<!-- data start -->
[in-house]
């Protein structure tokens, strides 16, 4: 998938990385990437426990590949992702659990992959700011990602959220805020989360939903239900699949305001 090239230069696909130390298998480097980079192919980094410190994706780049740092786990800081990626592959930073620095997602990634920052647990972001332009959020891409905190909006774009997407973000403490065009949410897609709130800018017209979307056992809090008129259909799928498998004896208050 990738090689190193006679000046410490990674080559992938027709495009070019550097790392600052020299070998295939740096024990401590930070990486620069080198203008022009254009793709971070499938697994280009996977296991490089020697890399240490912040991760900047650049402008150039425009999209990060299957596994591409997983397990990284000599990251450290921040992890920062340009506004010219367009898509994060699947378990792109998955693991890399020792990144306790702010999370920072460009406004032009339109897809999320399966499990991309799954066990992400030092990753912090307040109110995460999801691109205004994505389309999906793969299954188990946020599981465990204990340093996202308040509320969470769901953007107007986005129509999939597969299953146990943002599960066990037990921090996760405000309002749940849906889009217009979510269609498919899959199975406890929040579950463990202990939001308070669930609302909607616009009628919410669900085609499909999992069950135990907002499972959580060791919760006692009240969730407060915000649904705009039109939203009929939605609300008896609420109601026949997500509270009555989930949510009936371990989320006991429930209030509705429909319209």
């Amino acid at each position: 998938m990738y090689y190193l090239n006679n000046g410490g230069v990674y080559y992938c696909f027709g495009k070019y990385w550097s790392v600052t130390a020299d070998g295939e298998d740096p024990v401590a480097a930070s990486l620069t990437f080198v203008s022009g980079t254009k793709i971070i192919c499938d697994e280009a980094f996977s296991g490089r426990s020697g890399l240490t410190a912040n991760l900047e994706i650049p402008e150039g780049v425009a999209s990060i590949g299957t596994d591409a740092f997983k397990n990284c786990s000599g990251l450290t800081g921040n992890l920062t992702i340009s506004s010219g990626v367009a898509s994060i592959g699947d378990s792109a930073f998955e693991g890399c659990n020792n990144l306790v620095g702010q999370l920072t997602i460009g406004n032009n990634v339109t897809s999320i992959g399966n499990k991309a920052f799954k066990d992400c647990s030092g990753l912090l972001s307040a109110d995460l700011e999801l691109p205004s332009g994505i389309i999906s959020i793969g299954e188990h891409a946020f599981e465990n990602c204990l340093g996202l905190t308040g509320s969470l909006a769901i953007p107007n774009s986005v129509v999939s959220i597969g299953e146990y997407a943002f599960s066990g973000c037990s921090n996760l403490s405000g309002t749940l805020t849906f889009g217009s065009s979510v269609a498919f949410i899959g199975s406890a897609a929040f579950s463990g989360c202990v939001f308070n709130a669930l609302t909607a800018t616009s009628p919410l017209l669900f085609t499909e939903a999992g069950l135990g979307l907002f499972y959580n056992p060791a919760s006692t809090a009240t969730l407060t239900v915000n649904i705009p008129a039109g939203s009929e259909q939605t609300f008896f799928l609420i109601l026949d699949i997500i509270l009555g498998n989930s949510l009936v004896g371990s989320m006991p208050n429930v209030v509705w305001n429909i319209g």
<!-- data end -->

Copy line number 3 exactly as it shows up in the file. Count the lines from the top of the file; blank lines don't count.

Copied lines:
């Amino acid at each position: 998938m990738y090689y190193l090239n006679n000046g410490g230069v990674y080559y992938c696909f027709g495009k070019y990385w550097s790392v600052t130390a020299d070998g295939e298998d740096p024990v401590a480097a930070s990486l620069t990437f080198v203008s022009g980079t254009k793709i971070i192919c499938d697994e280009a980094f996977s296991g490089r426990s020697g890399l240490t410190a912040n991760l900047e994706i650049p402008e150039g780049v425009a999209s990060i590949g299957t596994d591409a740092f997983k397990n990284c786990s000599g990251l450290t800081g921040n992890l920062t992702i340009s506004s010219g990626v367009a898509s994060i592959g699947d378990s792109a930073f998955e693991g890399c659990n020792n990144l306790v620095g702010q999370l920072t997602i460009g406004n032009n990634v339109t897809s999320i992959g399966n499990k991309a920052f799954k066990d992400c647990s030092g990753l912090l972001s307040a109110d995460l700011e999801l691109p205004s332009g994505i389309i999906s959020i793969g299954e188990h891409a946020f599981e465990n990602c204990l340093g996202l905190t308040g509320s969470l909006a769901i953007p107007n774009s986005v129509v999939s959220i597969g299953e146990y997407a943002f599960s066990g973000c037990s921090n996760l403490s405000g309002t749940l805020t849906f889009g217009s065009s979510v269609a498919f949410i899959g199975s406890a897609a929040f579950s463990g989360c202990v939001f308070n709130a669930l609302t909607a800018t616009s009628p919410l017209l669900f085609t499909e939903a999992g069950l135990g979307l907002f499972y959580n056992p060791a919760s006692t809090a009240t969730l407060t239900v915000n649904i705009p008129a039109g939203s009929e259909q939605t609300f008896f799928l609420i109601l026949d699949i997500i509270l009555g498998n989930s949510l009936v004896g371990s989320m006991p208050n429930v209030v509705w305001n429909i319209g």